The roles and responsibilities of various government actors can also be redefined thanks to decentralization, allowing for “the development of a comprehensive national policy framework that, while allowing adequate scope for local governments to adopt strategies that reflect local conditions and preferences, will ensure broad coherence and direction in regard to national development” In Miller (2000)

  • The Dichotomy:Centralization-Decentralization

Hutchcroft (2001) argues that while decentralization policies are frequently desired to support democratic and developmental goals, they are frequently implemented by policy players without first “defini[ing] more clearly what is meant by the terms ‘centralization’ and ‘decentralization'” (Hutchcroft, 2001). Currently, literature has a propensity to portray centralization and decentralization as either-or political realities, despite the fact that real-world situations frequently show a combination of the two (Kee, 1977). The concern, according to several studies (Azfar et al., 1999; Miller, 2002; Oates, 2006; Prud’homme, 1995; Rondinelli, 1990), is less about whether or not decentralization should take place and more about which governmental tasks should be decentralized, within which sectors, and to what location. All governments, in actuality, “have a mixture of centralized and decentralized functions” Despite this, there is no general consensus over the precise nature of decentralization or the best method to employ. Thus, it appears that the contradiction between centralization and decentralization is untrue.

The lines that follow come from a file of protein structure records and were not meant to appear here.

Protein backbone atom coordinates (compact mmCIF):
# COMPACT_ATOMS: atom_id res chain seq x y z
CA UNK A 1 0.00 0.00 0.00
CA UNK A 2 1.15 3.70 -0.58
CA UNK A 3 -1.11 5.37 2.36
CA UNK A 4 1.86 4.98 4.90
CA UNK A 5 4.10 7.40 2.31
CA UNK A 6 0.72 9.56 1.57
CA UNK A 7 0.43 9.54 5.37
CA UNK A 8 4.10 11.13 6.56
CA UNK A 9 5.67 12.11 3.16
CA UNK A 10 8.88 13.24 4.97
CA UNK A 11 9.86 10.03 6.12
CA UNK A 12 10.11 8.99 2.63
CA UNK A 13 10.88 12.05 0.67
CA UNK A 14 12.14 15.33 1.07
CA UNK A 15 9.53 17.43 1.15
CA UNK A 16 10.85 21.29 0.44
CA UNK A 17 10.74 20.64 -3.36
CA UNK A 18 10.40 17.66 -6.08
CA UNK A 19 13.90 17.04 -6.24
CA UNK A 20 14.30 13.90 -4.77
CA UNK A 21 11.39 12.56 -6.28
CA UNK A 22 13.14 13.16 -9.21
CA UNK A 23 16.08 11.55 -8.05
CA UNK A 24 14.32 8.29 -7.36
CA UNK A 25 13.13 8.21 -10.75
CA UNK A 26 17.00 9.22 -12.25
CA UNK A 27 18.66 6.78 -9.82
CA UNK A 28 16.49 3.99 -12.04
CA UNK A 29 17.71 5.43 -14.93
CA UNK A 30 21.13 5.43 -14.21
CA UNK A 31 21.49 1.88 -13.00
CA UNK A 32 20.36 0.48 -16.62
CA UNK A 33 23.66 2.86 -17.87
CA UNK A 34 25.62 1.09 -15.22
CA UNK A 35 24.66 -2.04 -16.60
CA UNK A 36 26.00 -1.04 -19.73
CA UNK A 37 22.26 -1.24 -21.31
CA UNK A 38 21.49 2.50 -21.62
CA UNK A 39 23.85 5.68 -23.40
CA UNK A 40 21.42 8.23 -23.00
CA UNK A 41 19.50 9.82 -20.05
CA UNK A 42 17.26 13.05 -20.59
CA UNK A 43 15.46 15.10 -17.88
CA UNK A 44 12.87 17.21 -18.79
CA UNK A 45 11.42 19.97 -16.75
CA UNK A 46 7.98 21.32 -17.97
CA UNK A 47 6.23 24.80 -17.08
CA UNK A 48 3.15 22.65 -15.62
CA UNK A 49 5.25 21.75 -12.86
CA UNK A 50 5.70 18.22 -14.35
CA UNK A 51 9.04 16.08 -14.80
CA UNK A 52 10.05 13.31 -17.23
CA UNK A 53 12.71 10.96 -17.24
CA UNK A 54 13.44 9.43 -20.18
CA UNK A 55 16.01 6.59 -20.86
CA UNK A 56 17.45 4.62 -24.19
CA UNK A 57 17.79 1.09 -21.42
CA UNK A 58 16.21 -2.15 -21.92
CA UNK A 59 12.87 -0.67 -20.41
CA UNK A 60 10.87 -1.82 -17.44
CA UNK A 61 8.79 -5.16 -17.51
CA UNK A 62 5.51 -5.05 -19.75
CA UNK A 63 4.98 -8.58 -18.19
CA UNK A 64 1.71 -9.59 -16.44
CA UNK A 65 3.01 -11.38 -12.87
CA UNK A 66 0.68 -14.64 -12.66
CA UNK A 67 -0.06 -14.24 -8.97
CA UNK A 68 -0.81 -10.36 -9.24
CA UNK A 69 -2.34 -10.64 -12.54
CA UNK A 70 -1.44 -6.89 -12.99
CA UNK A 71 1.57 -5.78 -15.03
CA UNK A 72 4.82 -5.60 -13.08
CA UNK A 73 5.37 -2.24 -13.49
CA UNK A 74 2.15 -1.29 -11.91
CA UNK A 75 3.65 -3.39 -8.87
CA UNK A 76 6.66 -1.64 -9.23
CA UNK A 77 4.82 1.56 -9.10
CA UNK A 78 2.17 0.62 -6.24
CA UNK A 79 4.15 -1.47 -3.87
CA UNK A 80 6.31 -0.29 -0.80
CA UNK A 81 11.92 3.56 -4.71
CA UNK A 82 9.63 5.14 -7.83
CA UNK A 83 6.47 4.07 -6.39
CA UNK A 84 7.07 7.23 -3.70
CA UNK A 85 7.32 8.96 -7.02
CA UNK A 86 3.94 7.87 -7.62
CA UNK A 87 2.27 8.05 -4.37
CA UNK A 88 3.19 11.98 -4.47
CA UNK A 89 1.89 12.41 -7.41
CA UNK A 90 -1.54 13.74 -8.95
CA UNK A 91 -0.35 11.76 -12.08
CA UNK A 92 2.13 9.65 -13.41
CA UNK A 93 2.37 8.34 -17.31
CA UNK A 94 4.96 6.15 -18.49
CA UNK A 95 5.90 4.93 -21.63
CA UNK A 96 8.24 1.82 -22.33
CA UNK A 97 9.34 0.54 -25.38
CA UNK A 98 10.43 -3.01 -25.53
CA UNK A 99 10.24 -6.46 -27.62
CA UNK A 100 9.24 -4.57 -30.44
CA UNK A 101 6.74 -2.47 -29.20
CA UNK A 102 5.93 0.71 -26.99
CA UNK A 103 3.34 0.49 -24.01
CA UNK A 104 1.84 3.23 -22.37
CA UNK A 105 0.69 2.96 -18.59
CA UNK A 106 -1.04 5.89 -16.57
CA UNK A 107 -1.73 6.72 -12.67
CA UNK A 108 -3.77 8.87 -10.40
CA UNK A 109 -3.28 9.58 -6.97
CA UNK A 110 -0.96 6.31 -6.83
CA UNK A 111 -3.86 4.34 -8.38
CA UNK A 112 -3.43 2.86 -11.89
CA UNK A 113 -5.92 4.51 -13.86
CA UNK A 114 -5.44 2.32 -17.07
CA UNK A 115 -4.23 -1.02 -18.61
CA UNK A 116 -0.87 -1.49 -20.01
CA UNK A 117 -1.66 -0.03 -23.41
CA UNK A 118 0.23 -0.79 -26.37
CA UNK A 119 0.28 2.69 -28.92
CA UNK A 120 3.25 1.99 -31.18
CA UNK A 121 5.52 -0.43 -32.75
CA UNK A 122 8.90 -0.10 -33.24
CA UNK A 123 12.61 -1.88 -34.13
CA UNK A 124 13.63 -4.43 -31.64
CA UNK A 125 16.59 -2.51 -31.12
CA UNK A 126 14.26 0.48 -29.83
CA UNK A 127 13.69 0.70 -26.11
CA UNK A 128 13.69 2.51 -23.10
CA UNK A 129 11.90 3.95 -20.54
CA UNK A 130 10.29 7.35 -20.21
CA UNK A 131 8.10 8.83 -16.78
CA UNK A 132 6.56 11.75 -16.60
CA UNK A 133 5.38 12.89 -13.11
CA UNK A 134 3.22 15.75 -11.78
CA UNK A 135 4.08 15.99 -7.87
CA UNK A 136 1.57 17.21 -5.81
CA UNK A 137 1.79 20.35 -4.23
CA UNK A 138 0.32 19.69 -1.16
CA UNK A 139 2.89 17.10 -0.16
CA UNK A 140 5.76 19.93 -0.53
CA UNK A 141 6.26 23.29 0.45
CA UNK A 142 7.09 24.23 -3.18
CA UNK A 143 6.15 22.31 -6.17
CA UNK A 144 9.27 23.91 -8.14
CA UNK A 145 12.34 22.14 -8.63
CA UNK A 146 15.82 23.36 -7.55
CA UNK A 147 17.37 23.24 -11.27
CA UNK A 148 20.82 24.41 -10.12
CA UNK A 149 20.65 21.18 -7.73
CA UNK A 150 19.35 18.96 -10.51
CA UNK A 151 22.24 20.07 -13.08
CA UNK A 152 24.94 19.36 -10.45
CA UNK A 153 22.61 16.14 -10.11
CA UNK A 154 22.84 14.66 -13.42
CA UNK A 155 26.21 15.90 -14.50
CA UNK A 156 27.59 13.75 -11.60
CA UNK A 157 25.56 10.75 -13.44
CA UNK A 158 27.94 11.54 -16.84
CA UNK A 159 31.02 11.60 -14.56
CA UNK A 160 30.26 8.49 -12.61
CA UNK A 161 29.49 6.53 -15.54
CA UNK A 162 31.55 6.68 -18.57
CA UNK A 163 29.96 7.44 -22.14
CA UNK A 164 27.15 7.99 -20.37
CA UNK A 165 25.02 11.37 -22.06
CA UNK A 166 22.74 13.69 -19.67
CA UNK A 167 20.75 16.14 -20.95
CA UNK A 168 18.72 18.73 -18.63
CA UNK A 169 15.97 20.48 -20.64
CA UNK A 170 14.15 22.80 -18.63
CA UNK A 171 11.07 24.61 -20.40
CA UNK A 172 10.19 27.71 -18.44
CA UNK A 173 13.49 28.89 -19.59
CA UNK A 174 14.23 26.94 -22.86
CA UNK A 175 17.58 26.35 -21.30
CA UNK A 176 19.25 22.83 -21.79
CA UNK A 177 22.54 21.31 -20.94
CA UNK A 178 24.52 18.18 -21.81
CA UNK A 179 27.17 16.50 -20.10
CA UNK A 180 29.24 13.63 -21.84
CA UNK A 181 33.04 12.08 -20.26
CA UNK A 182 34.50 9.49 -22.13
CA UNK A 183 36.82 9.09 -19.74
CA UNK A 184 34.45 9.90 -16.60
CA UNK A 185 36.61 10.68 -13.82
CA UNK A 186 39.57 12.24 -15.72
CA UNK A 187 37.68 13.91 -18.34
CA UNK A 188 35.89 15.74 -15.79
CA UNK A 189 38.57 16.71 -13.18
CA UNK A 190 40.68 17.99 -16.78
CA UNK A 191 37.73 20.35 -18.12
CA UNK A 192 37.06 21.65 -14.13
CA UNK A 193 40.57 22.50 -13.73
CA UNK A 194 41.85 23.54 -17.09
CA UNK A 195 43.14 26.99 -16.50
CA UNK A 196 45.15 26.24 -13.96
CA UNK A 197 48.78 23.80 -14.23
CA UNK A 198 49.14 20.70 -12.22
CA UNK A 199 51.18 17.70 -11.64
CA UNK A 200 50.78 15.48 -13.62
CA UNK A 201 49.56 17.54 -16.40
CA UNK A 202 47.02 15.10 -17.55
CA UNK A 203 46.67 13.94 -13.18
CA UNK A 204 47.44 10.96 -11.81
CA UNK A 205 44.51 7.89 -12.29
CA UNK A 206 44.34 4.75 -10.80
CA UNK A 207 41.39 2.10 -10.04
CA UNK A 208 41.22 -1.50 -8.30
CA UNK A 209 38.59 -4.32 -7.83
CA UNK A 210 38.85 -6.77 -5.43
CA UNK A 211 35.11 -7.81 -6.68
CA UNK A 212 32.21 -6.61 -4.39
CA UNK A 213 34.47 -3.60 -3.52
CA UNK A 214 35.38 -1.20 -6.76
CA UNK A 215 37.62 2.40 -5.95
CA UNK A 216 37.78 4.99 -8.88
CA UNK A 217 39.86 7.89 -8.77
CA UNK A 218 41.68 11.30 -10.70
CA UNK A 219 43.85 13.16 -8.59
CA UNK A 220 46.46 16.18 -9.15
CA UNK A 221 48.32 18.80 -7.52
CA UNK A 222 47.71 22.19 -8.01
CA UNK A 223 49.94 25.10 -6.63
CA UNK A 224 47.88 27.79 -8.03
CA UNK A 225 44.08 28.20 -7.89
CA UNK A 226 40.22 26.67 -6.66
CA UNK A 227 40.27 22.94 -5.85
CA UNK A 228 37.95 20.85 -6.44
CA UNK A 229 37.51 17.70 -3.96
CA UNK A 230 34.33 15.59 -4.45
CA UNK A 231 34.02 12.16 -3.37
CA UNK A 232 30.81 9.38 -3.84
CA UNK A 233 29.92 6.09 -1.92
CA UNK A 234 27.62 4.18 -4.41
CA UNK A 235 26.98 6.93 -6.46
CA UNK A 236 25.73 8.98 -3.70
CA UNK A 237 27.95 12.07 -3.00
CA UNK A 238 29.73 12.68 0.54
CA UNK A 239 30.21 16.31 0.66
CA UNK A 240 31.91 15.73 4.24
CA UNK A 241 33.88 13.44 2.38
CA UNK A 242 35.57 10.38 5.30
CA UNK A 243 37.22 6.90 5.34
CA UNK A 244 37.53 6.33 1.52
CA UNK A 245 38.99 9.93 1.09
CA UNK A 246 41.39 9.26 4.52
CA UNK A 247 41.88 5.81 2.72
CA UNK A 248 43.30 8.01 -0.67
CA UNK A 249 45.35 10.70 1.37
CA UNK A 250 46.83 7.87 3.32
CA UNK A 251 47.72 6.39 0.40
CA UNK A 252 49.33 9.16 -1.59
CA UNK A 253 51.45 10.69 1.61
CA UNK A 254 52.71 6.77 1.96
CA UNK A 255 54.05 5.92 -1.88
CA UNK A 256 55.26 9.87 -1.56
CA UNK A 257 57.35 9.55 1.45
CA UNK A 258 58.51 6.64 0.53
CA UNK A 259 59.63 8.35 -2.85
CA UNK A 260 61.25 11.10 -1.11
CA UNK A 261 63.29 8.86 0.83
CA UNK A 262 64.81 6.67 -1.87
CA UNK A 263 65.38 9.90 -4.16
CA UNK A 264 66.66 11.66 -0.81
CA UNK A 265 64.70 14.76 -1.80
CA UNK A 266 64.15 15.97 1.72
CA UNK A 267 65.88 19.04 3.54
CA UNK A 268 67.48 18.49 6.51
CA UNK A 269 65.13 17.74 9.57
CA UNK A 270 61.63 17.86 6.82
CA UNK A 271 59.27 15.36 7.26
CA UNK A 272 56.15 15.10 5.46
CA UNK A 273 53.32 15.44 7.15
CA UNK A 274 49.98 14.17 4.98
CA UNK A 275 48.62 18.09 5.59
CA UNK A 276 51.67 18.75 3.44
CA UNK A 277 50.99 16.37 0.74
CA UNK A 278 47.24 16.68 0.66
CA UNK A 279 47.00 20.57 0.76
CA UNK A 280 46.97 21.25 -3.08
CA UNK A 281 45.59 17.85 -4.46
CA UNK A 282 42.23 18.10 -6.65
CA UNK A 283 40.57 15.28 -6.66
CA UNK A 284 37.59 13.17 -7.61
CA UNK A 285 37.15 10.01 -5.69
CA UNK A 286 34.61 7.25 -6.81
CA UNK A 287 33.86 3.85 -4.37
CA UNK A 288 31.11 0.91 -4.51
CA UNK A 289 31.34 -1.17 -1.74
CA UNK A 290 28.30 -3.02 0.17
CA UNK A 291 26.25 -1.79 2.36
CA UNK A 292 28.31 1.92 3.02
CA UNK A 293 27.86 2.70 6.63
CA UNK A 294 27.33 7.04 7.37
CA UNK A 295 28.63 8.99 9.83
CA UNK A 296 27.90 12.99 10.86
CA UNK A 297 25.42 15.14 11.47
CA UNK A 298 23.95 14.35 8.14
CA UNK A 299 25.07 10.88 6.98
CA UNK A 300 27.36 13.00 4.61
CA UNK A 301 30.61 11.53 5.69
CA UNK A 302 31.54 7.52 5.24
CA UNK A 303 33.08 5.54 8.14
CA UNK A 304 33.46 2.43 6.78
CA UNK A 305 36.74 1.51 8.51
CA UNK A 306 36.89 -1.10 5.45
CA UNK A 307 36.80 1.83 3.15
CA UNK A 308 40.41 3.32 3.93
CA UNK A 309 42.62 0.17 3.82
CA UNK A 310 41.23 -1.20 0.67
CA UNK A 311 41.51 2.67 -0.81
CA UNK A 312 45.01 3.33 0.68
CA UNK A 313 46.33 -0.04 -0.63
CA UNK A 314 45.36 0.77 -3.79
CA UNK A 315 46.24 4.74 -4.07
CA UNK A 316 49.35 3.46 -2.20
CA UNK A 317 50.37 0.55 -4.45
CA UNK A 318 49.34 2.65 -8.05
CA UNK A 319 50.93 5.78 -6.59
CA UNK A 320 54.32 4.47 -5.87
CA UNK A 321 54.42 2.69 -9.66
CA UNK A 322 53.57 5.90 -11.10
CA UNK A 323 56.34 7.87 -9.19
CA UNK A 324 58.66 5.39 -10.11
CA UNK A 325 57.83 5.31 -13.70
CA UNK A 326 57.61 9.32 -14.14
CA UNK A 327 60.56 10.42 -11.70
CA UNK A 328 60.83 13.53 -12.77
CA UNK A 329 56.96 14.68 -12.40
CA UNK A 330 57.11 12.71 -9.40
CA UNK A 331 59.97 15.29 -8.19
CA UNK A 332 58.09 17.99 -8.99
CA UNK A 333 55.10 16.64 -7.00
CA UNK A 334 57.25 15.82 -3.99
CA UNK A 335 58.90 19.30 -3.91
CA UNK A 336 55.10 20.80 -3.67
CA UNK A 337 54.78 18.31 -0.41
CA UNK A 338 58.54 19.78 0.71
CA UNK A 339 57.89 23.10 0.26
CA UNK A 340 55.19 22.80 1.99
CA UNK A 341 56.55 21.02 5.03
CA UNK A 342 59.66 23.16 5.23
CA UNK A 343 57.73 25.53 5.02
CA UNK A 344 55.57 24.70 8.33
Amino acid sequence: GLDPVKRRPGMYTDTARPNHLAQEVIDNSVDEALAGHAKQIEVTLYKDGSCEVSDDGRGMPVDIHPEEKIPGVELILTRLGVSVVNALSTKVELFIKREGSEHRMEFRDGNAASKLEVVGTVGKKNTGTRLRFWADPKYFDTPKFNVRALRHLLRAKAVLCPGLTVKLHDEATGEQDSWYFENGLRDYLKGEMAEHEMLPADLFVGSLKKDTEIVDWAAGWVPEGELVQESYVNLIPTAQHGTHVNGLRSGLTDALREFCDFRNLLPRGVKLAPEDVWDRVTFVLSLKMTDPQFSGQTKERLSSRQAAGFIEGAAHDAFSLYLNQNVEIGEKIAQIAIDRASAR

One of the above-mentioned worries about decentralization is that it can be vulnerable to local capture, in which a strong local elite takes control of the expanded authority that has been transferred to subnational governments (Brutzkus, 1975; Smoke, 2001; Weingast, 2009). This serves as another evidence that any decentralization strategy must be successfully implemented for a strong central government to exist. To offer oversight in stopping damaging opportunistic actions on the part of local interests, a powerful central authority is required. Decentralization, according to Bardhan (2002), is crucial for transitional and developing economies since unitary governments’ need for complexity to manage vast regions frequently results in ineffective or corrupt governments.